You might expect newer, more advanced and costlier medications for high blood pressure to be more effective than the older and less expensive thiazide diuretics. But a Cleveland study found that this is not necessarily the case.

In an eight-year trial, the incidence of heart failure was lower and the risk of fatal heart disease or heart attacks was no greater for people who took a diuretic than for those who took the newer calcium channel blockers or angiotensinconverting enzyme (ACE) inhibitors.

The study may be the most comprehensive effort ever made to compare the effectiveness of different blood pressure drugs. Here's how each drug works…

  • Diuretics lower blood pressure by increasing the passing of water and sodium.
  • Calcium channel blockers widen blood vessels by relaxing the muscles around them.
  • ACE inhibitors block the activity of an enzyme that makes arteries constrict.

Diuretics, by far the oldest drugs, are generally available as relatively inexpensive generics, while the calcium channel blockers and ACE inhibitors often are higher-priced, brand-name products.

The 50 to 60 million Americans who have been diagnosed with high blood pressure now spend an estimated $15.5 billion a year on drugs, the report says. A large proportion of patients need more than one drug, but the report says, "It is reasonable to infer that a diuretic be included in all multidrug regimens."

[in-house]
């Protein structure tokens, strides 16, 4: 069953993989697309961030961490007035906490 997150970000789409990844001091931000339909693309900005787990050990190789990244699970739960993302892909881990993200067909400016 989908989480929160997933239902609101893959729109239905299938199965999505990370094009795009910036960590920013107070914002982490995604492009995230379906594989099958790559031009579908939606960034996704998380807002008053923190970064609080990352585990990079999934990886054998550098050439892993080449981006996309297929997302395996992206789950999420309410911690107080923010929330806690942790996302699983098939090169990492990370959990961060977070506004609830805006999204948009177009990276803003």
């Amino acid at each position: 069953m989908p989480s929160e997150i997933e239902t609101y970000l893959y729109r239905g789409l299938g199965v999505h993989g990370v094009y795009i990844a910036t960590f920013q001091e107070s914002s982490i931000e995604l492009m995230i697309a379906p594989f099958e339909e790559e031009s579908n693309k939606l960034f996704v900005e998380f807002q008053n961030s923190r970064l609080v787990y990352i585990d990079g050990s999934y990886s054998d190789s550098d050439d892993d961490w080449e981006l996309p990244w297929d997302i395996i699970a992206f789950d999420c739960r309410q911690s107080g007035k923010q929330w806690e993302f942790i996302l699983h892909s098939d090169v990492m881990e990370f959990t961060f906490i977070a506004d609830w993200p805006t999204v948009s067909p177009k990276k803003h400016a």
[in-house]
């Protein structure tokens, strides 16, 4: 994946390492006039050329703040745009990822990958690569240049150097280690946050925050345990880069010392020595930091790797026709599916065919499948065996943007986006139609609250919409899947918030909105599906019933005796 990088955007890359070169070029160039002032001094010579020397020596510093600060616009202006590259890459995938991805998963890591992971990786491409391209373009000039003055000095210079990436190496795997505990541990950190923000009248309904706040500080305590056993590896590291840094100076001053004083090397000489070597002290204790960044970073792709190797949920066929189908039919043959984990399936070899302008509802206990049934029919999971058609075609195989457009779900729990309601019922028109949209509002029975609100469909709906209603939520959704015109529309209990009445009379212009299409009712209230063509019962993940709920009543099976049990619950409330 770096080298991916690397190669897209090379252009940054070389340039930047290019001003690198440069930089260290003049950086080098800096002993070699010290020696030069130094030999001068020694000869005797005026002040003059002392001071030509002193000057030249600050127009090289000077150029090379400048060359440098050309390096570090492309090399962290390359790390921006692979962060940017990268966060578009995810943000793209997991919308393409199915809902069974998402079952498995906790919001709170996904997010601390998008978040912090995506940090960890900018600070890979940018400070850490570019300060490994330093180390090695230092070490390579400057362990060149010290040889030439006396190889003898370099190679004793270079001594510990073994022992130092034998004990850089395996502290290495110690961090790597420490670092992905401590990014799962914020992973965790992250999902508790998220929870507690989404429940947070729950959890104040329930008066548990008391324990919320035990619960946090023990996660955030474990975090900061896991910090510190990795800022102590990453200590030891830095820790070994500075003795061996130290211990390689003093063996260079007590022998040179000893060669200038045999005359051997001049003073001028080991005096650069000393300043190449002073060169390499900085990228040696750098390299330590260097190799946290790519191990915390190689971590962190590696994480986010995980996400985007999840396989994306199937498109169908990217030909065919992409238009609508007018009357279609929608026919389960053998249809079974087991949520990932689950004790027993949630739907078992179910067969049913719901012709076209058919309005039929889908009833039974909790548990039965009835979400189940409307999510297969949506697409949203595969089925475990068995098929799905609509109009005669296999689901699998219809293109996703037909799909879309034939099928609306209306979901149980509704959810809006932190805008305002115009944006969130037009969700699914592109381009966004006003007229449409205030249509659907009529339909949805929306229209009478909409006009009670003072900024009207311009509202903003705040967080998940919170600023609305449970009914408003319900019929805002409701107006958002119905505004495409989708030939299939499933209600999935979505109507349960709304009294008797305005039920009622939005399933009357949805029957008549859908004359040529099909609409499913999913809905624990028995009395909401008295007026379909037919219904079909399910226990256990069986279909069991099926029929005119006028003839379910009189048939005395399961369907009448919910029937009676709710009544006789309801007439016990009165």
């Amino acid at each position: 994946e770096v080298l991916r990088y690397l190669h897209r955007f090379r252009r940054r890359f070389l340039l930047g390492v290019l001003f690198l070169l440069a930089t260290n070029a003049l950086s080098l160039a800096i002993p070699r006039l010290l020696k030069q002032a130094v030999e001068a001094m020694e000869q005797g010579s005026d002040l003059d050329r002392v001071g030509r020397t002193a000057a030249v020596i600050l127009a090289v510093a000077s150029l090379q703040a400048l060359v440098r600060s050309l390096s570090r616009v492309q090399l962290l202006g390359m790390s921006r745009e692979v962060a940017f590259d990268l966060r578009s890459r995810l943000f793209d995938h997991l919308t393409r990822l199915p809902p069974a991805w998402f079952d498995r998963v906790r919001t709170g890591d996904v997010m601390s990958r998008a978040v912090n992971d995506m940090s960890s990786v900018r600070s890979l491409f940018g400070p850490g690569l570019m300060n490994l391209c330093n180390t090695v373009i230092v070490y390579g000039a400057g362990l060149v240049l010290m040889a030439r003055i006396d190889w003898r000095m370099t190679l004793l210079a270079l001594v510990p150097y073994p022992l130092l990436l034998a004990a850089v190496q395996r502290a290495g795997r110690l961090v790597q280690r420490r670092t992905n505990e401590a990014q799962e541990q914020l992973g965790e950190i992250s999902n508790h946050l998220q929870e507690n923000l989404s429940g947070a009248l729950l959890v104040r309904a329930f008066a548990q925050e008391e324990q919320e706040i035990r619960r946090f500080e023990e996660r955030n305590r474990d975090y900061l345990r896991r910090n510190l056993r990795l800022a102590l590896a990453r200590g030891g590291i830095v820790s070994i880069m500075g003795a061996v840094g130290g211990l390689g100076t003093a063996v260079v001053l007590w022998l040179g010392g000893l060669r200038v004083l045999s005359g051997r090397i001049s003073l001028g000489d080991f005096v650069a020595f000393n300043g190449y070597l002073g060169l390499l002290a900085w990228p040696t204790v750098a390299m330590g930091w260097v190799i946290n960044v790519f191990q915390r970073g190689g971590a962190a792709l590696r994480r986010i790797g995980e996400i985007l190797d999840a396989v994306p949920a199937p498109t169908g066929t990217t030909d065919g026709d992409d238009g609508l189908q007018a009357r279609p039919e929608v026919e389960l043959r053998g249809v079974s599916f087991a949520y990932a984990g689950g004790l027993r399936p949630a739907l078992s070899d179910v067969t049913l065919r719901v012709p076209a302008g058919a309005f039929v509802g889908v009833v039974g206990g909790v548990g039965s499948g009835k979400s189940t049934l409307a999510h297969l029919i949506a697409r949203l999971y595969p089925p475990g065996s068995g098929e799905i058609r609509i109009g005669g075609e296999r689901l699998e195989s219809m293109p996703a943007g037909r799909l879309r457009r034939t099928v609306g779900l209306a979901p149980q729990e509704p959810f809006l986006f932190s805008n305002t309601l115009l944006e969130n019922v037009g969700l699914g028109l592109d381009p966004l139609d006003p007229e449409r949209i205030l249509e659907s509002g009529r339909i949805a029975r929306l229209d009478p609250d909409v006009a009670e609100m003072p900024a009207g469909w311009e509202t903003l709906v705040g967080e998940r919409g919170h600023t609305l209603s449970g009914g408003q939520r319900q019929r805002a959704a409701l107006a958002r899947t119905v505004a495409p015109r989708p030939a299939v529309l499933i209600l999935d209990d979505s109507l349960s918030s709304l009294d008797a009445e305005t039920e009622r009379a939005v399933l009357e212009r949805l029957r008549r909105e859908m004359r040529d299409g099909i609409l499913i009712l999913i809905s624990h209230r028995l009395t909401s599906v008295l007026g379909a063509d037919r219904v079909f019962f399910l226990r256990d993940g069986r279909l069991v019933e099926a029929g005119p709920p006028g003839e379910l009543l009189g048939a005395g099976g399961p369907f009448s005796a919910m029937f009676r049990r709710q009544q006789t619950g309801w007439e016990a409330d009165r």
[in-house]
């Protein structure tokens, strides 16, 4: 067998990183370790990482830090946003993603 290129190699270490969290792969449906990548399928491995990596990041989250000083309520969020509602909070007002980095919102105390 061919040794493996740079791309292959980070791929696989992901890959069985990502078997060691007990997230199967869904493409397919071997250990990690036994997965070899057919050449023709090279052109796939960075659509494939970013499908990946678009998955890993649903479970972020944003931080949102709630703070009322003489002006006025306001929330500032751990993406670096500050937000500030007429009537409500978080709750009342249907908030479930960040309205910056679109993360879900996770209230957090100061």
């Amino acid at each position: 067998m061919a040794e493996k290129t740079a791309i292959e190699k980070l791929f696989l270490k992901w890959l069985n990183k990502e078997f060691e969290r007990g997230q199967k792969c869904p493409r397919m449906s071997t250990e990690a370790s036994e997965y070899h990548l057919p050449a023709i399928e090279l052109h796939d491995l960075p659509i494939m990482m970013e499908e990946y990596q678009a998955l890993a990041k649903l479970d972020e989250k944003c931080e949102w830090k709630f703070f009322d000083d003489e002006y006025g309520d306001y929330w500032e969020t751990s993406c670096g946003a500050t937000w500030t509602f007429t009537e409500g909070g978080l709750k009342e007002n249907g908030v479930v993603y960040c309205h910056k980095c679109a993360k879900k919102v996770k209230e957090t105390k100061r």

A preliminary cost analysis showed that "if patients were switched from calcium channel blockers and ACE inhibitors to diuretics, the annual savings in direct costs would be between $250 and $600 per patient," says study leader Dr. Jackson T. Wright, Jr., a professor of medicine at Case Western Reserve University. There would be other savings from a reduced need for hospitalizations, Wright adds.

Diuretics have fallen out of favor with many doctors because they have potentially dangerous side effects, such as raising blood cholesterol and sugar levels, causing concern that they might actually be increasing the risk of heart disease, says Dr. Lawrence J. Appel, a professor of medicine at Johns Hopkins University.
However, the study "provides strong evidence that they should be first-line therapy," he says. The National Heart, Lung and Blood Institute at provides information on managing your blood pressure.

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